The 2020 election cycle has been like one never before with a pandemic, civil unrest, and an unprecedented expansion of voting by-mail. RNLA Vice President Audrey Perry Martin argues in a recent article for The Daily Signal that there is a lot to learn from this year to make our election system stronger moving forward.
The last thing anyone wanted in 2020 was a complicated post-presidential election debacle. Unfortunately, a combination of factors created a perfect storm for election chaos this year, and we are suffering in its aftermath. https://t.co/1pkCObUDl5— The Daily Signal (@DailySignal) November 12, 2020
To start with, the article suggests that absentee ballots be sent in by Election Day:
First, states should require all absentee ballots be due by the close of polls on Election Day. (Not including military and overseas ballots, which are usually a small number.) This has been the cause of one of the biggest battles of the past few weeks, and litigation is likely to continue.
It is understandable to want to count every mail-in ballot by Election Day, but it is just not practical. “Elections must end sometime, a single deadline supplies clear notice, and requiring ballots be in by Election Day puts all voters on the same footing,” stated Supreme Court Justice Neil Gorsuch in his concurring opinion to reject a trial court ruling that would have extended Wisconsin’s deadline to receive absentee ballots.
Furthermore, the article argues that the modification of election laws should take place through the process set by the U.S. Constitution:
Second, under Article II, Section 1 of the Constitution, only state legislatures have the authority to supervise presidential elections: “Each State shall appoint, in such Manner as the Legislature thereof may direct, a Number of Electors … ”
Thus, the making and modifying of election laws should be left to state legislatures. Governors, election boards, and state or federal courts should not be making last-minute changes to state election statutes.
This year in many states, partisans have taken advantage of the uncertainty created by the COVID-19 pandemic to bypass state legislatures and make last-minute changes to state election rules. Governors, secretaries of state, elections boards, and state supreme courts have all attempted to change the rules of the election, in clear contradiction of the Constitution.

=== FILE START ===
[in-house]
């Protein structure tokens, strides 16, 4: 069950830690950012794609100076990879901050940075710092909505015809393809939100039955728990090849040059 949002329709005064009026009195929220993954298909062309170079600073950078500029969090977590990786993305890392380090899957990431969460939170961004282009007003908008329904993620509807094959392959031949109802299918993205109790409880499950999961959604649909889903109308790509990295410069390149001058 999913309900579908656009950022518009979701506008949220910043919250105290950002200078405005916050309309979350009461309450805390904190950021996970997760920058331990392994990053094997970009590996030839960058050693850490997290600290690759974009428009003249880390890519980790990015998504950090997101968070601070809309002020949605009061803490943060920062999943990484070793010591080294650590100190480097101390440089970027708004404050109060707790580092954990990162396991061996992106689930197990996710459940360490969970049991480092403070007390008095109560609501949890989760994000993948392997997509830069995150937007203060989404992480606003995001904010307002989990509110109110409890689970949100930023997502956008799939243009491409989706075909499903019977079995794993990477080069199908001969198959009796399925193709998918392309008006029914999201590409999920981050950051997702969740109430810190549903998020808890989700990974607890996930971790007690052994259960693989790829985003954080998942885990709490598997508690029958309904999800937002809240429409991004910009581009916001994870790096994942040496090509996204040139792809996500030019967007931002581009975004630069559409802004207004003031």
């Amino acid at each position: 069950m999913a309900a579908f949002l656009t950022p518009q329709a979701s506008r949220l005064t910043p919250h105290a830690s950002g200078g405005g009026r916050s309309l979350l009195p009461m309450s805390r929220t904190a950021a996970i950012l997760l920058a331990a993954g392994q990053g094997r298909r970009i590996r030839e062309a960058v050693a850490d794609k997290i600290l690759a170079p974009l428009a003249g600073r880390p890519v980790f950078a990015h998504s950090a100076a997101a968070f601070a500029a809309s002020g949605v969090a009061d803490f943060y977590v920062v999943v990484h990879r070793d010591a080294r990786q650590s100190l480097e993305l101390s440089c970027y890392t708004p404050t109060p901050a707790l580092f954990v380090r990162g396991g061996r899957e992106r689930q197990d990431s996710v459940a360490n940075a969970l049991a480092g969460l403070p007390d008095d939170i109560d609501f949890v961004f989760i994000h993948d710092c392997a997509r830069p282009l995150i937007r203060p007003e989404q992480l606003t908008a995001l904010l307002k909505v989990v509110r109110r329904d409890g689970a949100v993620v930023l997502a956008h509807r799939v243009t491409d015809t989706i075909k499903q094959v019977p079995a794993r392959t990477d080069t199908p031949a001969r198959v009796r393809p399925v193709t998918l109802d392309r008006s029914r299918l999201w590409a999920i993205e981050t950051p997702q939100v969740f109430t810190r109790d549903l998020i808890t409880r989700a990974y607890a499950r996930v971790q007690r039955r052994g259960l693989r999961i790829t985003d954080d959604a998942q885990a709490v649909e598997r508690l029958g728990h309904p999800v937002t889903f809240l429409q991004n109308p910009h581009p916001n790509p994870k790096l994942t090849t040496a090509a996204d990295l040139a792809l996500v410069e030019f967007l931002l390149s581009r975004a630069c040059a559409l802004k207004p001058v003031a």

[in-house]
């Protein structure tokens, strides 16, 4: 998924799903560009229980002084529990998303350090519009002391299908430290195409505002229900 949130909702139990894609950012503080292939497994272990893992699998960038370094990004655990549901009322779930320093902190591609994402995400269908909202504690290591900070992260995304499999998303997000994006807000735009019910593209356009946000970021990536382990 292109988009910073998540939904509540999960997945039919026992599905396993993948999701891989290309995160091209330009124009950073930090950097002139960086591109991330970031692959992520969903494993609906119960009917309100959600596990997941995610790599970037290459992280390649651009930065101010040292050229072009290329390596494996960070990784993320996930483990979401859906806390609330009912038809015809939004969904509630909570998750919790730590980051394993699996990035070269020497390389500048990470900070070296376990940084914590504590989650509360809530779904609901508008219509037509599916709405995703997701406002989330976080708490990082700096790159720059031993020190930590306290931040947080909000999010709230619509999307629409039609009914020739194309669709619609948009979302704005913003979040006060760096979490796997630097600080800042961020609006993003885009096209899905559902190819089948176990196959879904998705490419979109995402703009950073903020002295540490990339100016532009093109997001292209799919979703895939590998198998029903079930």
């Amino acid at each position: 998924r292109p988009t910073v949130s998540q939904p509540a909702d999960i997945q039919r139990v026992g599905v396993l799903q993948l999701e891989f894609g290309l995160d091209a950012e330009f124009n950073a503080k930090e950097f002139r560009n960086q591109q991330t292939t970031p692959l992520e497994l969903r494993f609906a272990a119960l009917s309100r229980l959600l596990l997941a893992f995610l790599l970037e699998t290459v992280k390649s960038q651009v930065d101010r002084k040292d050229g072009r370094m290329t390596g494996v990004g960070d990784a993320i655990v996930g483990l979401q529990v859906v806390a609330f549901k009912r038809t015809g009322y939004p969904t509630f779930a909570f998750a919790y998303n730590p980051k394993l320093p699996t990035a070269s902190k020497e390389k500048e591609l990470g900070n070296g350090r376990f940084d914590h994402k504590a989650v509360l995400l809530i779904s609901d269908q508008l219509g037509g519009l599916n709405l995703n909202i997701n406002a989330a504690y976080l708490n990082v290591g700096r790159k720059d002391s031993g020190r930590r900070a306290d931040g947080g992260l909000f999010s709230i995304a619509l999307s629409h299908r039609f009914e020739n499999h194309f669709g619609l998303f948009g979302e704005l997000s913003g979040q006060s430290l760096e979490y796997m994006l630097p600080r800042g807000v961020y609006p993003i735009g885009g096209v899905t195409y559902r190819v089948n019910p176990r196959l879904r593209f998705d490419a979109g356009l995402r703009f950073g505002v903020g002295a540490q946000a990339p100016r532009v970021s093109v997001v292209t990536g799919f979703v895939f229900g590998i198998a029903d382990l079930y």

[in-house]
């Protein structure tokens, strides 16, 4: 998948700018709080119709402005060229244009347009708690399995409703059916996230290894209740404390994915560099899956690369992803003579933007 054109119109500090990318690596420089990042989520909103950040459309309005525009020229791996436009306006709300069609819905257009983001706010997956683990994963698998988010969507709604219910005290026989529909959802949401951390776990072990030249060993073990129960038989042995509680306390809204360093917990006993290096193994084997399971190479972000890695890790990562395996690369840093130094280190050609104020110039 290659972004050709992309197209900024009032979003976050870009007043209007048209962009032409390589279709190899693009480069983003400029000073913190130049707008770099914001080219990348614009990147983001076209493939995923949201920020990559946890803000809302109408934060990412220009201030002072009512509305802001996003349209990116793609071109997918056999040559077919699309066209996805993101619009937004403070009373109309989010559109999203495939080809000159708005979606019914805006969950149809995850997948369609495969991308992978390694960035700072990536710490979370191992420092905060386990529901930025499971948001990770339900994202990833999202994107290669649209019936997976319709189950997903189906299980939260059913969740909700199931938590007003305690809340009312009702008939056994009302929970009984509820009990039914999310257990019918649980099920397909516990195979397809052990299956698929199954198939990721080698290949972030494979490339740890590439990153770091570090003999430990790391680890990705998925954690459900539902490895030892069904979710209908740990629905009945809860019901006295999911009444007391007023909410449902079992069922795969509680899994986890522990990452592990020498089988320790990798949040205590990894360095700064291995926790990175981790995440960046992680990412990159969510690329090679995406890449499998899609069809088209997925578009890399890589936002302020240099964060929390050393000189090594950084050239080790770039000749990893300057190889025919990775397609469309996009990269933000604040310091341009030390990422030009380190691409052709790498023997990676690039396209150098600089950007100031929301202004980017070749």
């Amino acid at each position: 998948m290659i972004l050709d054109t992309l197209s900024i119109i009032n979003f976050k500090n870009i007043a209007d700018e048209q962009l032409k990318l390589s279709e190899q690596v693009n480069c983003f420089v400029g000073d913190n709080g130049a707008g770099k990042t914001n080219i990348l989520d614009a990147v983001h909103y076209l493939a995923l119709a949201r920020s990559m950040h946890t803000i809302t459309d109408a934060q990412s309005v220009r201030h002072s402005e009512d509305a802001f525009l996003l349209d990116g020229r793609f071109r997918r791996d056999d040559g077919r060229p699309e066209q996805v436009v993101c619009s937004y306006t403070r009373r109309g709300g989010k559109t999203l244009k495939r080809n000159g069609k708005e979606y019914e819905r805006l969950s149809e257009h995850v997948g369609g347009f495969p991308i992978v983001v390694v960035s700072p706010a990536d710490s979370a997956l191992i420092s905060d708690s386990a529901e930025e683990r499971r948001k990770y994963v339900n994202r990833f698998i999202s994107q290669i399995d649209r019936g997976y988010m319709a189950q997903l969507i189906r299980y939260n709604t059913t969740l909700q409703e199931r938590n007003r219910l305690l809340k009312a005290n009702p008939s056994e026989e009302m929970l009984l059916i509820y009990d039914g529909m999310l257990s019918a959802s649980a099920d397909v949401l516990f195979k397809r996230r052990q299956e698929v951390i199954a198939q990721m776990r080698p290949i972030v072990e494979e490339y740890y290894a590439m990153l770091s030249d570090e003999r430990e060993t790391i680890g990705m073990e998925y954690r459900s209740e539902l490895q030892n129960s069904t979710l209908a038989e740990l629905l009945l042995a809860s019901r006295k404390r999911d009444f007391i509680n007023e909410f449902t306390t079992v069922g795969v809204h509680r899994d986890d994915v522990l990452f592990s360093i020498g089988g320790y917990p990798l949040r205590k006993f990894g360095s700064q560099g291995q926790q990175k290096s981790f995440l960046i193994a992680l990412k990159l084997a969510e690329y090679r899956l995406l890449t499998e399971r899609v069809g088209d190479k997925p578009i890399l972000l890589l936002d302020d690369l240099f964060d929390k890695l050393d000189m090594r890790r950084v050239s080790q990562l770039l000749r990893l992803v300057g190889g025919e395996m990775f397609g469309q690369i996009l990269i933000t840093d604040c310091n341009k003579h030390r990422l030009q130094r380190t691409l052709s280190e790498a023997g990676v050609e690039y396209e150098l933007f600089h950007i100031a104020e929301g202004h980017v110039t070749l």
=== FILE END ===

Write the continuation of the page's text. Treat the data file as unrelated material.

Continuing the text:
Finally, the article notes the importance of keeping voter rolls up to date, especially in light of the expansion of voting by-mail.
Finally, and perhaps most importantly, outdated voter rolls combined with mailing every registered voter a ballot is a recipe for disaster. Nevada has illustrated perfectly in 2020 why many are so adamant about cleaning up voter rolls. It is not to disenfranchise voters and remove eligible voters from the rolls. It is absolutely to ensure that only eligible voters can cast a ballot.
Nevada’s state Legislature decided to send every registered voter a mail ballot—so did several other states. But Nevada is a battleground state, and its voter rolls are notoriously outdated.
As a result, you have many reports of deceased voters and voters who have moved out of state being sent mail ballots. Some voters received multiple ballots. Renters found previous tenants’ ballots in their mailboxes. Some of these ballots were allegedly filled out and returned.
House Admin Committee Republicans have compiled election administration issues that have been experienced across the country this year:
🚨 Ranking Member Davis launches two webpages to document election administration issues during the 2020 election cycle. Learn more here: https://t.co/o23udc7zZt— House Admin. Committee GOP (@HouseAdmnGOP) October 29, 2020
Notoriously problematic Florida has showed how impactful election law reforms can be. The state has been hailed as having a model elections system after taking a hard look at its election laws after the infamous 2000 election and in the years that followed.